Mank is to the truth of screenwriter Herman Mankiewicz what Citizen Kane was to the truth of William Randolph Hearst, which I suppose is fitting. What the film lacks in accuracy, however, it makes up for in the beautifully textured black-and-white photography of David Fincher, the inventive and alluring re-creation of old Hollywood, and the crackling dialogue of Fincher’s own father, Jack, who penned the screenplay. The picture makes much of Mankiewicz’s struggle between his own internal liberal ideals and the fact that he is, in essence, a kept corporate cog, one of a gaggle of screenwriters collected, fed, watered and otherwise maintained by the big studios in the 30s and 40s (see Barton Fink, for a darker rendition). However, the real Mankiewicz was no liberal, he and Hearst were not nearly so enmeshed and cozy, and neither man cared a whit about the California gubernatorial campaign of progressive Upton Sinclair, which is presented as the cause of their rupture. It is all hooey.
But boy, does this hooey have some moments. Jack Fincher never engages in caricature. Mankiwiecz is not tortured; as brilliantly played by Gary Oldman, he’s comfortable, irresponsible, casually cruel, and it nags at him. And when his indignation becomes righteous, he does not subdue the opposition with his wit and moral force. To the contrary, he’s compromised and often grotesque. And the heavies, in particular Hearst (Charles Dance) and Irving Thalberg (Ferdinand Kingsley), give as good as they get. In one scene, Thalberg tries to get Mankiewicz to toe the party line and, like all other studio employees, contribute to Sinclair’s GOP opponent. Thalberg is both solicitous of Mankiewicz but put-off by his casual, self-serving and spotty high-mindedness, and he sticks it to him. The scene reminded me of a great one in Good Night and Good Luck, between Edward R. Murrow (David Straitharn) and William Paley (Frank Langella) after the former has just been morally urgent and condescending and Paley reminds him that he is not above constraints:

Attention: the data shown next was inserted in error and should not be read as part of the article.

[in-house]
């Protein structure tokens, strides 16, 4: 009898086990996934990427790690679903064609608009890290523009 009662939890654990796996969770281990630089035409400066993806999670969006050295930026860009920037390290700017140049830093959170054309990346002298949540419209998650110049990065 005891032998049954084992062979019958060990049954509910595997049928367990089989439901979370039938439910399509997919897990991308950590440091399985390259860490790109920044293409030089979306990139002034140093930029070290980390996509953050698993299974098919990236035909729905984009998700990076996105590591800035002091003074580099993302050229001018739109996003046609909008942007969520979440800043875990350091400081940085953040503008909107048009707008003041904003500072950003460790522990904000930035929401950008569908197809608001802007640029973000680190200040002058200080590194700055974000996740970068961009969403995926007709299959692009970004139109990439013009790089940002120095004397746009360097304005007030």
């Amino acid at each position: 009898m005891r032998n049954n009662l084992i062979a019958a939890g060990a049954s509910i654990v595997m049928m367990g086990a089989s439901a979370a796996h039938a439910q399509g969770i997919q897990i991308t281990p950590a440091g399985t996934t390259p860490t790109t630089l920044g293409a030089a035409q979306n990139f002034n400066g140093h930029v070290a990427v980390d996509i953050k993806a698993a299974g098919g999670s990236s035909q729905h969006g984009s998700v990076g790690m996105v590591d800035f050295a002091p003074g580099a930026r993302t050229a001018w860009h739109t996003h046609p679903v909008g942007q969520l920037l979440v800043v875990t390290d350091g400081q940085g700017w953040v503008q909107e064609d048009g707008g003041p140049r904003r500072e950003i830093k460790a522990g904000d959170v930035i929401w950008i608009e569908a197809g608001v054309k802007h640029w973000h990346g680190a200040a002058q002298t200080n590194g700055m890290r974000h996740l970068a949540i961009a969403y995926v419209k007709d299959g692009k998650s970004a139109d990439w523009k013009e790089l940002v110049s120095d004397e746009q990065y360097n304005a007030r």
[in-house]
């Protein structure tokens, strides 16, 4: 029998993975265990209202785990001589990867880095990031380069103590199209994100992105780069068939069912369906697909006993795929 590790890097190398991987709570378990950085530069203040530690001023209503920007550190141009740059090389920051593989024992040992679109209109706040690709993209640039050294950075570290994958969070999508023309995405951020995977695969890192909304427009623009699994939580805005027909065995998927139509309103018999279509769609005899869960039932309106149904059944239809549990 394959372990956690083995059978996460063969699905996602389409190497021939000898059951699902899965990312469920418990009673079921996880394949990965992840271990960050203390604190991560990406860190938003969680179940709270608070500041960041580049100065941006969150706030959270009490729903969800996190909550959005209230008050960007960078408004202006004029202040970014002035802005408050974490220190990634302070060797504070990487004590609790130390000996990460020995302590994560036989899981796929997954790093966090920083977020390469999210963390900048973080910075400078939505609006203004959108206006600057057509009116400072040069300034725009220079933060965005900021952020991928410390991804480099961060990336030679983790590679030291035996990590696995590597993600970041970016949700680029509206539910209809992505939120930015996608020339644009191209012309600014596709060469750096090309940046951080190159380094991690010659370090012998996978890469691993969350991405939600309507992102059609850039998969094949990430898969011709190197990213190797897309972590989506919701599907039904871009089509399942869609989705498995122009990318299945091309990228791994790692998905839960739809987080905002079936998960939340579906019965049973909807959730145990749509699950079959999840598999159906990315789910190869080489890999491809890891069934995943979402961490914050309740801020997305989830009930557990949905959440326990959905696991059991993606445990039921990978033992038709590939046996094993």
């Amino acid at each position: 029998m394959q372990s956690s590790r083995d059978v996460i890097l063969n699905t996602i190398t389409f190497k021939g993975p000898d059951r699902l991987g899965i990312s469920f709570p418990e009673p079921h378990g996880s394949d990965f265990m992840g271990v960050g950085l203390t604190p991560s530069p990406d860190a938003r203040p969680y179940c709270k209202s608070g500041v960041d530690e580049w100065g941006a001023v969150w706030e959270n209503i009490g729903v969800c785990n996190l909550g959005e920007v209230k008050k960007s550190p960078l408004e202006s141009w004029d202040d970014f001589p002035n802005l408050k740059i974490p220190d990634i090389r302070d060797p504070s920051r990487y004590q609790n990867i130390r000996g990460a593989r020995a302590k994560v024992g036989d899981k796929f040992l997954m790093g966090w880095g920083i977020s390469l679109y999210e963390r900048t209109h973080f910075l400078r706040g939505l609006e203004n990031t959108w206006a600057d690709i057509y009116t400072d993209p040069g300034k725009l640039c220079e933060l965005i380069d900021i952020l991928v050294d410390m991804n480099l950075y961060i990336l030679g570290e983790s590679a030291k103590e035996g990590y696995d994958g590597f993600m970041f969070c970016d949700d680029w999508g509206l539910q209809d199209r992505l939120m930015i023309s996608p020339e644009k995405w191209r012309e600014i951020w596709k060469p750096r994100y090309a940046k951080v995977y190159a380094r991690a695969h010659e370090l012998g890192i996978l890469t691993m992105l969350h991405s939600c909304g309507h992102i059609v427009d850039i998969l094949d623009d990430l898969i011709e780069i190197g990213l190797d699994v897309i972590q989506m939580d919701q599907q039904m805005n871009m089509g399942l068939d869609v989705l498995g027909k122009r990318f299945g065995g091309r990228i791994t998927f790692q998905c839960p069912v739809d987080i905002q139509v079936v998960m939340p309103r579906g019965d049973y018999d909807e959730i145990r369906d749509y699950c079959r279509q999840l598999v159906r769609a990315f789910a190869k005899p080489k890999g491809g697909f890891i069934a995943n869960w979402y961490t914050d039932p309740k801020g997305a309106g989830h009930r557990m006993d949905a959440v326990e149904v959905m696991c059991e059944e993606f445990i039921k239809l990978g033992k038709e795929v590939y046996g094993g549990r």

Let’s walk very carefully through these next few moments. The content of what we’re doing is more important than what some guy in Cincinnati…
It’s what you’re doing, Ed. Not me. Not Frank Stanton. You. “CBS News”, “See It Now” all belong to you, Bill.
You wouldn’t know it.
What is it you want? Credit? I never censored a single program. I hold on to affiliates who wanted entertainment from us. I fight to keep the license with the very same politicians that you are bringing down and I never, never said no to you. Never.
I would argue that we have done very well by one another. I would argue that this network is defined by what the news department has accomplished. And I would also argue that never saying no is not the same as not censoring.
Really? You should teach journalism. You and Mr. Friendly. Let me ask you this: why didn’t you correct McCarthy when he said that Alger Hiss was convicted of treason? He was only convicted of perjury. You corrected everything else. Did you not want the appearance of defending a known Communist?
Similarly, the scene where Mankiewicz really sticks it to Hearst is not the crowd-pleasing tell-off a lesser writer would have delivered. In fact, Hearst is nonplussed, a fact that underscores the drunken cowardice of Mankiewicz while Hearst witheringly dispenses with him.
The Finchers’ lack of fealty to the truth is almost Hearst-esque in a “You furnish the pictures and I’ll furnish the war” sort of way (also fittingly, Hearst likely never said or wrote any such thing) and as such, its fanciful history is not offensive or overbearing. These are, after all, minor historical figures merely making a movie and imbuing false thoughts and actions to them doesn’t presage some sort of larger “truth” or ideological posture. Still, Orson Welles changed “Hearts” to “Kane.” Fincher probably could have called it “Monk.”
Still, the picture is dazzling to watch, often good fun, a decent companion to the Coen Brothers Hail, Caesar!.